Easily Download and Visualise Climate Data from CliFlo

CliFlo is a web portal to the New Zealand National Climate Database and provides public access (via subscription) to around 6,500 various climate stations (see < https://cliflo.niwa.co.nz/> for more information). Collating and manipulating data from CliFlo (hence clifro) and importing into R for further analysis, exploration and visualisation is now straightforward and coherent. The user is required to have an internet connection, and a current CliFlo subscription (free) if data from stations, other than the public Reefton electronic weather station, is sought.

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New Zealand's National Climate Database, CliFlo holds data from about 6500 climate stations, with observations dating back to 1850. CliFlo returns raw data at ten minute, hourly, and daily frequencies. CliFlo also returns statistical summaries, inclusive of about eighty different types of monthly and annual statistics and six types of thirty−year normals.

The clifro package is designed to minimise the hassle in downloading data from CliFlo. It does this by providing functions for the user to log in, easily choose the appropriate datatypes and stations, and then query the database. Once the data have been downloaded, they are stored as specific objects in R with the primary aim to ensure data visualisation and exploration is done with minimal effort and maximum efficiency.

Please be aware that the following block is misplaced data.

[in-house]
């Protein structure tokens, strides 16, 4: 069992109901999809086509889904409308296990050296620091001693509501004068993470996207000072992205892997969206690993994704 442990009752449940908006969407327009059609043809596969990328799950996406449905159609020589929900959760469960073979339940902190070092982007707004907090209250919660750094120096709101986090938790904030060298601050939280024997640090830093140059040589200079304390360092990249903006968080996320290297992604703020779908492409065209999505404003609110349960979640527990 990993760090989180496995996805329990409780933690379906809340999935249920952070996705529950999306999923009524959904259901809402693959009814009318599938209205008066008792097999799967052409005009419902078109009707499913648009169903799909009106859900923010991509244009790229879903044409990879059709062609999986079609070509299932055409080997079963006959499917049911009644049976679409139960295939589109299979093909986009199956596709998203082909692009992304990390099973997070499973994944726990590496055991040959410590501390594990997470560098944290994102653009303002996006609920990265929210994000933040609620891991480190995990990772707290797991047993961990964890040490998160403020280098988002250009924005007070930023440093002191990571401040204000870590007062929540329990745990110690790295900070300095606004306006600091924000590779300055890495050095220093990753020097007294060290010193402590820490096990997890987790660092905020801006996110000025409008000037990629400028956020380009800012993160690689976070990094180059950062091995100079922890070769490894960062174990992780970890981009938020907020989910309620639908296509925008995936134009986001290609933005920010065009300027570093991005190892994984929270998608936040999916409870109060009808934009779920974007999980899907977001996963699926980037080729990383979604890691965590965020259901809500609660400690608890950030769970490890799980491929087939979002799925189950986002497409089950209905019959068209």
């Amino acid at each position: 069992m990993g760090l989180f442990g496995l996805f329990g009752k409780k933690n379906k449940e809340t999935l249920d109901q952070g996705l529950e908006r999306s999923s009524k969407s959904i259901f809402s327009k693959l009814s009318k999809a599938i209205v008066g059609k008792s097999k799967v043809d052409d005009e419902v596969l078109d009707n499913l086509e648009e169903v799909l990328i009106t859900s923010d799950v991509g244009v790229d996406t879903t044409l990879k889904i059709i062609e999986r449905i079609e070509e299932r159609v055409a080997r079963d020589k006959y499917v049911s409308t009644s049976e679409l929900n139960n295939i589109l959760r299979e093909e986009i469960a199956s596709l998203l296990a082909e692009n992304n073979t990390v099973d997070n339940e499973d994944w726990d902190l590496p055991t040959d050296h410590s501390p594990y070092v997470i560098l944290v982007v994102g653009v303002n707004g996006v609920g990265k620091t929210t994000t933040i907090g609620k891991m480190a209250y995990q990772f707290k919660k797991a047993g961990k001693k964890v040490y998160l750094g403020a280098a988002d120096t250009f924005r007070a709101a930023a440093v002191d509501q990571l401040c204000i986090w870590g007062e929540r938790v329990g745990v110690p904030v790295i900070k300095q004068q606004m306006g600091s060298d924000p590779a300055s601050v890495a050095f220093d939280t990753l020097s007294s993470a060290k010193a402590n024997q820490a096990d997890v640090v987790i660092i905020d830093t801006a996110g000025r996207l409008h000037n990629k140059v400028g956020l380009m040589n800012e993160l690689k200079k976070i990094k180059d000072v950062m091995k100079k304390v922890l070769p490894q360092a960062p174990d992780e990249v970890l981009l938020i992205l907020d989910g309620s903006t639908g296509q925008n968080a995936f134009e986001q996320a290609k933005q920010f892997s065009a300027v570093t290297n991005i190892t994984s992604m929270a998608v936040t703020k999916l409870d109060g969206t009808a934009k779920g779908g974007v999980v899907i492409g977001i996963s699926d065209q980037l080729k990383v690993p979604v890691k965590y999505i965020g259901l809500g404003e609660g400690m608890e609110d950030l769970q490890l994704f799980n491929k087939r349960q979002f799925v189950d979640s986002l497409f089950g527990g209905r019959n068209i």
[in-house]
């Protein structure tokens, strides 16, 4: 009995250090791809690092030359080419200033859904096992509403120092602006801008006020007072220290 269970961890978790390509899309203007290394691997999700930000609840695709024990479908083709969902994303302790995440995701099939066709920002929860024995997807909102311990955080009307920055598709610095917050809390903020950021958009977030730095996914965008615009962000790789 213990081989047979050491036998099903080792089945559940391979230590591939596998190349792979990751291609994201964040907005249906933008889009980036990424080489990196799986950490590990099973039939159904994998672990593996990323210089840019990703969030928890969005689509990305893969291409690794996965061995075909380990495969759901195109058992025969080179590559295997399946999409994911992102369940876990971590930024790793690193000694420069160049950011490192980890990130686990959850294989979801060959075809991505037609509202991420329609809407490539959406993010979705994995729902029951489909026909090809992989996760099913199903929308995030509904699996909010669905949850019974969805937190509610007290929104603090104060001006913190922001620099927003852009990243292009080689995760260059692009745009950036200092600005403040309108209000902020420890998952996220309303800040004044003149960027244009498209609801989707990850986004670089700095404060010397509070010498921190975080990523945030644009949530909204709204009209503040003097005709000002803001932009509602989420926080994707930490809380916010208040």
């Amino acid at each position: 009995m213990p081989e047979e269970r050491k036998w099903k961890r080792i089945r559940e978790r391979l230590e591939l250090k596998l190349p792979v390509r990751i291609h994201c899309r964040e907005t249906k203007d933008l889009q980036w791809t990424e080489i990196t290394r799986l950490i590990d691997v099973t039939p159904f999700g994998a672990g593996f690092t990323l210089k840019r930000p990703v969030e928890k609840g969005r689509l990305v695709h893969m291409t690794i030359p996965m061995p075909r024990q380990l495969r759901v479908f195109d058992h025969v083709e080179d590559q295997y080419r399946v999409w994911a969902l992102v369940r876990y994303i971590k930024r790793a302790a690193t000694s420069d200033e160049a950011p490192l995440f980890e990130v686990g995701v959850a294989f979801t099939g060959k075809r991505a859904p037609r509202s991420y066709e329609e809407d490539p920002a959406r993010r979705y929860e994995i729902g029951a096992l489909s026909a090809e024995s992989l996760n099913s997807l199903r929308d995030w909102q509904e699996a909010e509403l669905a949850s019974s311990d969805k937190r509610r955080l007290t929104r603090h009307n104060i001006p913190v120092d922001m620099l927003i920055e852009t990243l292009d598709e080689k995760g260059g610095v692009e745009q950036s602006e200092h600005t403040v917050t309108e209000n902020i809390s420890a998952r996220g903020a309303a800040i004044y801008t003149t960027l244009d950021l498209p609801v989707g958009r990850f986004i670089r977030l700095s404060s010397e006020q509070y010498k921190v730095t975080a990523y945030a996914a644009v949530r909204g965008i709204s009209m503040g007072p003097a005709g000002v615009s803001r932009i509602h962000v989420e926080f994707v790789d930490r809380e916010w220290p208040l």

This package extends the functionality of CliFlo by returning stations resulting from simultaneous searches, the ability to visualise where these climate stations are by exporting to KML files, and elegant plotting of the climate data. The vignettes and help files are written with the intention that even inexperienced R users can use clifro easily. Exporting the climate data from R is fairly easy and for more experienced useRs, automated updating of spreadsheets or databases can be made much easier.

Free CliFlo Subscription

A current CliFlo subscription is recommended for clifro, otherwise data from only one station is available. The subscription is free and lasts for 2 years or 2,000,000 rows without renewal, which enables access to around 6,500 climate stations around New Zealand and the Pacific.

Note this package requires internet access for connecting to the National Climate Database web portal.

Installation in R

# Or the latest development version
# Then load the package

Getting Started

The following small example shows some of the core functionality in clifro.

Where are the climate stations?

We can search for climate stations anywhere in New Zealand and return the station information in the form of a KML file. For example, we can return all the climate stations (current and historic) in the greater Auckland region.

all.auckland.st = cf_find_station("Auckland", search = "region", status = "all")
cf_save_kml(all.auckland.st, "all_auckland_stations")

All Auckland Climate Stations

Note the open stations have green markers and the closed stations have red markers.

Download and visualise public climate data

The only station available for unlimited public access to climate data is the Reefton electronic weather station (EWS). We can download the 2014 wind and rain data and easily visualise the results very easily.

public.cfuser = cf_user()
# Choose the datatypes
daily.wind.rain.dt = cf_datatype(c(2, 3), c(1, 1), list(4, 1), c(1, NA))
# Choose the Reefton EWS station
reefton.st = cf_station()
# Send the query to CliFlo and retrieve the data
daily.datalist = cf_query(user = public.cfuser, 
                          datatype = daily.wind.rain.dt, 
                          station = reefton.st,
                          start_date = "2012-01-01 00",
                          end_date = "2013-01-01 00")
#> connecting to CliFlo...
#> reading data...
#> UserName is = public
#> Number of charged rows output = 0
#> Number of free rows output = 732
#> Total number of rows output = 732